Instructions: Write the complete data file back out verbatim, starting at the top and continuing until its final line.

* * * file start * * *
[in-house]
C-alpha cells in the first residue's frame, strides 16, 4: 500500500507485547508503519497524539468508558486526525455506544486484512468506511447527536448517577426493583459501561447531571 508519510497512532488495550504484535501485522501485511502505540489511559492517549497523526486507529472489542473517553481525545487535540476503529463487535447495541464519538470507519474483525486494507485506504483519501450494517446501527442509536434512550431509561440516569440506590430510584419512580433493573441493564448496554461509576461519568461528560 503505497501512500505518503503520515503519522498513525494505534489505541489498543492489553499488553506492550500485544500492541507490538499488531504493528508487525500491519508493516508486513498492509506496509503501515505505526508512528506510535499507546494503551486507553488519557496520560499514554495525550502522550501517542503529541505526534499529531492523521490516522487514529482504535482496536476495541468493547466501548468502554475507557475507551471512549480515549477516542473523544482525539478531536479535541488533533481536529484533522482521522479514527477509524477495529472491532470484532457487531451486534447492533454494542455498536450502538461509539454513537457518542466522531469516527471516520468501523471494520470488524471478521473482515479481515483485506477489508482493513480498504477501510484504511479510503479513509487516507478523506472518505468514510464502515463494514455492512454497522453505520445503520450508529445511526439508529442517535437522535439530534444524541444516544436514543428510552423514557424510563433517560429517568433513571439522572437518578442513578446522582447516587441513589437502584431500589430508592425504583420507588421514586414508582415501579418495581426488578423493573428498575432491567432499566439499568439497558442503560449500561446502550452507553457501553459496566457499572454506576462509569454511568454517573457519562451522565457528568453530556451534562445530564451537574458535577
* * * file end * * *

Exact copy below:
[in-house]
C-alpha cells in the first residue's frame, strides 16, 4: 500500500507485547508503519497524539468508558486526525455506544486484512468506511447527536448517577426493583459501561447531571 508519510497512532488495550504484535501485522501485511502505540489511559492517549497523526486507529472489542473517553481525545487535540476503529463487535447495541464519538470507519474483525486494507485506504483519501450494517446501527442509536434512550431509561440516569440506590430510584419512580433493573441493564448496554461509576461519568461528560 503505497501512500505518503503520515503519522498513525494505534489505541489498543492489553499488553506492550500485544500492541507490538499488531504493528508487525500491519508493516508486513498492509506496509503501515505505526508512528506510535499507546494503551486507553488519557496520560499514554495525550502522550501517542503529541505526534499529531492523521490516522487514529482504535482496536476495541468493547466501548468502554475507557475507551471512549480515549477516542473523544482525539478531536479535541488533533481536529484533522482521522479514527477509524477495529472491532470484532457487531451486534447492533454494542455498536450502538461509539454513537457518542466522531469516527471516520468501523471494520470488524471478521473482515479481515483485506477489508482493513480498504477501510484504511479510503479513509487516507478523506472518505468514510464502515463494514455492512454497522453505520445503520450508529445511526439508529442517535437522535439530534444524541444516544436514543428510552423514557424510563433517560429517568433513571439522572437518578442513578446522582447516587441513589437502584431500589430508592425504583420507588421514586414508582415501579418495581426488578423493573428498575432491567432499566439499568439497558442503560449500561446502550452507553457501553459496566457499572454506576462509569454511568454517573457519562451522565457528568453530556451534562445530564451537574458535577